New Zealand's greatest Olympian, Sir Peter Snell, was planning on a roast dinner and a game of table tennis when he died in Dallas, aged 80.
Snell's wife Miki told Stuff her husband was having a good day, despite a health scare last month when he passed out while driving and crashed into several parked vehicles.
Peter Snell winning the 1500 metres at the 1964 Tokyo Olympics.Credit:Getty
Snell won three Olympic gold medals – the first in the 800 metres in 1960 in Rome – and is the only male since 1920 to win the 800m and 1500m at the same Olympics, in 1964, in Tokyo.
Snell had been looking forward to his 81st birthday on Tuesday. He had had a recent history of heart trouble and a few weeks ago had to call off a trip to Monaco for a dinner honouring world mile record-holders.
"But I want people to know," Miki said, "that he was living his life. He was not bed-ridden."
"I've been in a preparatory mode, because I knew he was ill, he has been for 10 years.
"But he's done very well, had good quality of life and did right up to his death. He was a major part of my life. It's going to be a total readjustment for me, so it's just very sad.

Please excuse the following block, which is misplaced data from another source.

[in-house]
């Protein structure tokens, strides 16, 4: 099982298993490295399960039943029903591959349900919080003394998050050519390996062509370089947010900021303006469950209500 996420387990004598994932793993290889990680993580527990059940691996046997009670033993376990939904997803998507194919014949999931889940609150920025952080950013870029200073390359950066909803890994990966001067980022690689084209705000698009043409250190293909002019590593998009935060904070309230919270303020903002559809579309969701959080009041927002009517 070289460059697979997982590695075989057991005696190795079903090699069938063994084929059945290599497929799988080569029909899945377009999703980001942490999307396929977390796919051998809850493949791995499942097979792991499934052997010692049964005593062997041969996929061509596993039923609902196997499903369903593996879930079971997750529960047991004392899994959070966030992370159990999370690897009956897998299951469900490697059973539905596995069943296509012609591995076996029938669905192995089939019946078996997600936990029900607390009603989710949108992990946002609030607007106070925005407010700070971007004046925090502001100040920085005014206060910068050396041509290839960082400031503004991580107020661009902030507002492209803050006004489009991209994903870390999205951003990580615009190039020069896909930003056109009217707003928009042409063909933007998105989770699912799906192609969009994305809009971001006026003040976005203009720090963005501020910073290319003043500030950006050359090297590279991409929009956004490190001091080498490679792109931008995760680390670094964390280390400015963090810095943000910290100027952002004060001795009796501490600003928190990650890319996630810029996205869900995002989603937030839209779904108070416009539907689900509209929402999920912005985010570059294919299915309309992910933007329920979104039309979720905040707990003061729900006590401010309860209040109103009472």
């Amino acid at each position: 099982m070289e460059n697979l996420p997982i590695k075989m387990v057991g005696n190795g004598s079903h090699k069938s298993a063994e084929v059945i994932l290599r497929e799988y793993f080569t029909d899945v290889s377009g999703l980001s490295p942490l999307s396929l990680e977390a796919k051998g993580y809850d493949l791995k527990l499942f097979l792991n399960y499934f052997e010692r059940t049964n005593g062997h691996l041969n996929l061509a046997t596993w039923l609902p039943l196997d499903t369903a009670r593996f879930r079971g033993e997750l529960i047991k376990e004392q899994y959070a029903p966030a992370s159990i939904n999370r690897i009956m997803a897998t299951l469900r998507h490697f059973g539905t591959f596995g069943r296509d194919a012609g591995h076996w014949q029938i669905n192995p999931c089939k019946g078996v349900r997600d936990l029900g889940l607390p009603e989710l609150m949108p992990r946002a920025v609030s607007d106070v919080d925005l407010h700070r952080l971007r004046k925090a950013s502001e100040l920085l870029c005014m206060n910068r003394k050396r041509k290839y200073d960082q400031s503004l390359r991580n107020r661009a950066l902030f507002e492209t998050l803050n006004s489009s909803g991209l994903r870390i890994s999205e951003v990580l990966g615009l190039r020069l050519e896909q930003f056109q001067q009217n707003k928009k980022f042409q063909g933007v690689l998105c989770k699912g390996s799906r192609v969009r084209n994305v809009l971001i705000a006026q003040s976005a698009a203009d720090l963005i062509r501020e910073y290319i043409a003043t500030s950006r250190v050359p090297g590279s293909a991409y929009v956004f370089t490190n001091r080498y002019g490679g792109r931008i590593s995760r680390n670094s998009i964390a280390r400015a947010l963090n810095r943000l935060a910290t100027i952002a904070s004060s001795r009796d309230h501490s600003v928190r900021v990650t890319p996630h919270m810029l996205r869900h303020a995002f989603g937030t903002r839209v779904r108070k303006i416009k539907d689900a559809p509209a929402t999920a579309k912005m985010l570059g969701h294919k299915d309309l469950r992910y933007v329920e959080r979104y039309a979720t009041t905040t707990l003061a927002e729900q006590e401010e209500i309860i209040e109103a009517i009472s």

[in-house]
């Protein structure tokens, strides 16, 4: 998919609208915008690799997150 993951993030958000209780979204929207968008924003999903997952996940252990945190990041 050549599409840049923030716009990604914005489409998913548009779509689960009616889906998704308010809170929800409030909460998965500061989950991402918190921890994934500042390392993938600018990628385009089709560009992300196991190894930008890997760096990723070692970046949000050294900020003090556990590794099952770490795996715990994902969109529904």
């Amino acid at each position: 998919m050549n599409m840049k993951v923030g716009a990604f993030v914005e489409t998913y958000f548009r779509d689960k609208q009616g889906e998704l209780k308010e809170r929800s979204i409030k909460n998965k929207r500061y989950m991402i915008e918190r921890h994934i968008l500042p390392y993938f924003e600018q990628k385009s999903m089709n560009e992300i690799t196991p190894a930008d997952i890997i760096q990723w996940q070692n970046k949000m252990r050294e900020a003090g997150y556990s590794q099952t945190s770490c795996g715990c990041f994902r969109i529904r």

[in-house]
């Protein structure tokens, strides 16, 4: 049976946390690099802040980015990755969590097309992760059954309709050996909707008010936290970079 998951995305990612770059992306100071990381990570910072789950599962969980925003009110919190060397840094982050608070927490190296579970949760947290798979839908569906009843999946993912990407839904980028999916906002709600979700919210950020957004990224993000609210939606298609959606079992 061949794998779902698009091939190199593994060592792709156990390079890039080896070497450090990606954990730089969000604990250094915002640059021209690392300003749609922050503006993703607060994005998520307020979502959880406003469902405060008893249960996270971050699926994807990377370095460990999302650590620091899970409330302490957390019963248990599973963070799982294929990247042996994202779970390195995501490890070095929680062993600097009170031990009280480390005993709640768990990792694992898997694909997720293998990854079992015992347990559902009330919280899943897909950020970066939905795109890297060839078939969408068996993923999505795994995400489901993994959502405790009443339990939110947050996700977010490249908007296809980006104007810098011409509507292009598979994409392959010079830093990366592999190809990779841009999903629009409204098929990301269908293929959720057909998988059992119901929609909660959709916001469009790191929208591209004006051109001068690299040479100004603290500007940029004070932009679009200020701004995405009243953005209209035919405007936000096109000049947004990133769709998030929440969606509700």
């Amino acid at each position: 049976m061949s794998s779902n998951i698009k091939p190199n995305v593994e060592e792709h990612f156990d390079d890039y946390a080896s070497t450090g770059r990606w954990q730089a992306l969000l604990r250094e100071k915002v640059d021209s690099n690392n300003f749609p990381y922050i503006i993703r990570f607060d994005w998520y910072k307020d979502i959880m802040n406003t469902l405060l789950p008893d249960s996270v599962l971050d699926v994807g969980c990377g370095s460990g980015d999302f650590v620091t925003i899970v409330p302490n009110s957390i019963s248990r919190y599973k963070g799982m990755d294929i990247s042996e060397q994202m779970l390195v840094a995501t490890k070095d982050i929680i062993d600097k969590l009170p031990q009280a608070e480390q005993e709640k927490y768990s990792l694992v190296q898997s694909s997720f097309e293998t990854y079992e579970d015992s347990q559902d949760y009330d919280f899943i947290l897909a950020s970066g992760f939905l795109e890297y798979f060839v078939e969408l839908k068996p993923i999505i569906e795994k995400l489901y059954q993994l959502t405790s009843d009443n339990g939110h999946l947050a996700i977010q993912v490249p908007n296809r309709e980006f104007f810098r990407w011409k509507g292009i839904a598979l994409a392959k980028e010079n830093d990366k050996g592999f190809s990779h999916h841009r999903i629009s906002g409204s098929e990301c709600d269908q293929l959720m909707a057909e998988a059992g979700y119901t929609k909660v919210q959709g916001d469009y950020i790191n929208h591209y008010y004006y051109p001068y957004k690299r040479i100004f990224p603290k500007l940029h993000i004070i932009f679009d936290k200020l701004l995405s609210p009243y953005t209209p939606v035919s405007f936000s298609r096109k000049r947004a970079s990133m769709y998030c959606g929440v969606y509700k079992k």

"It was a wonderful life we had, I am grateful for having a life with him, I wish it could have gone on forever."
Under the tutelage of famed coach Arthur Lydiard, Snell became one of the most dominant middle-distance runners in history, claiming gold in the only three Olympic events he ever contested.
He set world records in the mile and 800m and also won dual gold at the 1962 Commonwealth Games in Perth.
Sir Peter Snell talks to the audience during a New Zealand Olympic Committee dinner in 2009.Credit:Getty
Snell surprised himself and the rest of the world when he pipped Belgium's Roger Moens to win gold in the 800m in Rome in his first Olympic appearance.
He was then at the peak of his powers four years later at the Tokyo Olympics when he set a new Olympic record when defending his 800m title and made it three gold from as many events by easily winning the 1500m final.
His athletics career was relatively brief as he turned his sights to education after settling in the United States. He gained a Bachelor of Science in human performance from the University of California, Davis, and then a PhD in exercise physiology from Washington State University. He joined the University of Texas Southwestern Medical Centre at Dallas as a research fellow in 1981.
Snell was a big advocate for New Zealand to be a nation of participants.
"Get up from the couch and the computer and play something active," he said.
"New Zealand's health depends on it."
Leading the tributes for Snell has been Prime Minister Jacinda Ardern, who on Saturday said Snell was "a legend, here and around the world. Our thoughts are with Sir Peter's wife Miki and their family."
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